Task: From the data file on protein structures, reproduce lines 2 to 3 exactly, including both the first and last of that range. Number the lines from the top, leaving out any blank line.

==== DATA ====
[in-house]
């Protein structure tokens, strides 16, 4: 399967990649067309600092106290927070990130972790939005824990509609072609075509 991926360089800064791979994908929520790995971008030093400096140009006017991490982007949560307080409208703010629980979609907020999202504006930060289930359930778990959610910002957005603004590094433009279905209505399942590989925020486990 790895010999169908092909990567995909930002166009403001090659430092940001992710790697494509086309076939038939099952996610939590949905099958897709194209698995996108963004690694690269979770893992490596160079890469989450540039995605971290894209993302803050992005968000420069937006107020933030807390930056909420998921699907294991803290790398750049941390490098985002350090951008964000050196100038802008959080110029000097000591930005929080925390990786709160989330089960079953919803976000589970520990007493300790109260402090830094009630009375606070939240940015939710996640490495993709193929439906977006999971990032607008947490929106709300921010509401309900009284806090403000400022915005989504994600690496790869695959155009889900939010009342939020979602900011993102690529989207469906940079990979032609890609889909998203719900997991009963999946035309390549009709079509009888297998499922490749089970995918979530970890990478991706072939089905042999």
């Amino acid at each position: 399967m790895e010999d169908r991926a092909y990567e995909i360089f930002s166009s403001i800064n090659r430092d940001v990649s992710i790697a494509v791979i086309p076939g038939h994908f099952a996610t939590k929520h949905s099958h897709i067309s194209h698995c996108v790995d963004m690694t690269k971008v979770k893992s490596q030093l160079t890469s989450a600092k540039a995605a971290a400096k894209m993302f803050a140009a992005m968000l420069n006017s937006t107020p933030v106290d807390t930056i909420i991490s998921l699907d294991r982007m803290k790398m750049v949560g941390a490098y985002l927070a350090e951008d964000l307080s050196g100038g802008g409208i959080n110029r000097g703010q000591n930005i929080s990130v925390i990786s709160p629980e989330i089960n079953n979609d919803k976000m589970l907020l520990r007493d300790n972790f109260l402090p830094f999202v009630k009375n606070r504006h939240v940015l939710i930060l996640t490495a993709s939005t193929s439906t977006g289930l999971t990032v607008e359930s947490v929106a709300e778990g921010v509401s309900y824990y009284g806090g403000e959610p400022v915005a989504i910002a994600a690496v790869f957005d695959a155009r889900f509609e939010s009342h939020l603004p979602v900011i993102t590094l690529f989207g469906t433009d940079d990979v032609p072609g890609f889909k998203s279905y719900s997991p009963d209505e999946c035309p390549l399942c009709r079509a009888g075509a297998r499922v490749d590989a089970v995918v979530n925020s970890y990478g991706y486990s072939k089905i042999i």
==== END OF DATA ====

């Protein structure tokens, strides 16, 4: 399967990649067309600092106290927070990130972790939005824990509609072609075509 991926360089800064791979994908929520790995971008030093400096140009006017991490982007949560307080409208703010629980979609907020999202504006930060289930359930778990959610910002957005603004590094433009279905209505399942590989925020486990 790895010999169908092909990567995909930002166009403001090659430092940001992710790697494509086309076939038939099952996610939590949905099958897709194209698995996108963004690694690269979770893992490596160079890469989450540039995605971290894209993302803050992005968000420069937006107020933030807390930056909420998921699907294991803290790398750049941390490098985002350090951008964000050196100038802008959080110029000097000591930005929080925390990786709160989330089960079953919803976000589970520990007493300790109260402090830094009630009375606070939240940015939710996640490495993709193929439906977006999971990032607008947490929106709300921010509401309900009284806090403000400022915005989504994600690496790869695959155009889900939010009342939020979602900011993102690529989207469906940079990979032609890609889909998203719900997991009963999946035309390549009709079509009888297998499922490749089970995918979530970890990478991706072939089905042999």
């Amino acid at each position: 399967m790895e010999d169908r991926a092909y990567e995909i360089f930002s166009s403001i800064n090659r430092d940001v990649s992710i790697a494509v791979i086309p076939g038939h994908f099952a996610t939590k929520h949905s099958h897709i067309s194209h698995c996108v790995d963004m690694t690269k971008v979770k893992s490596q030093l160079t890469s989450a600092k540039a995605a971290a400096k894209m993302f803050a140009a992005m968000l420069n006017s937006t107020p933030v106290d807390t930056i909420i991490s998921l699907d294991r982007m803290k790398m750049v949560g941390a490098y985002l927070a350090e951008d964000l307080s050196g100038g802008g409208i959080n110029r000097g703010q000591n930005i929080s990130v925390i990786s709160p629980e989330i089960n079953n979609d919803k976000m589970l907020l520990r007493d300790n972790f109260l402090p830094f999202v009630k009375n606070r504006h939240v940015l939710i930060l996640t490495a993709s939005t193929s439906t977006g289930l999971t990032v607008e359930s947490v929106a709300e778990g921010v509401s309900y824990y009284g806090g403000e959610p400022v915005a989504i910002a994600a690496v790869f957005d695959a155009r889900f509609e939010s009342h939020l603004p979602v900011i993102t590094l690529f989207g469906t433009d940079d990979v032609p072609g890609f889909k998203s279905y719900s997991p009963d209505e999946c035309p390549l399942c009709r079509a009888g075509a297998r499922v490749d590989a089970v995918v979530n925020s970890y990478g991706y486990s072939k089905i042999i």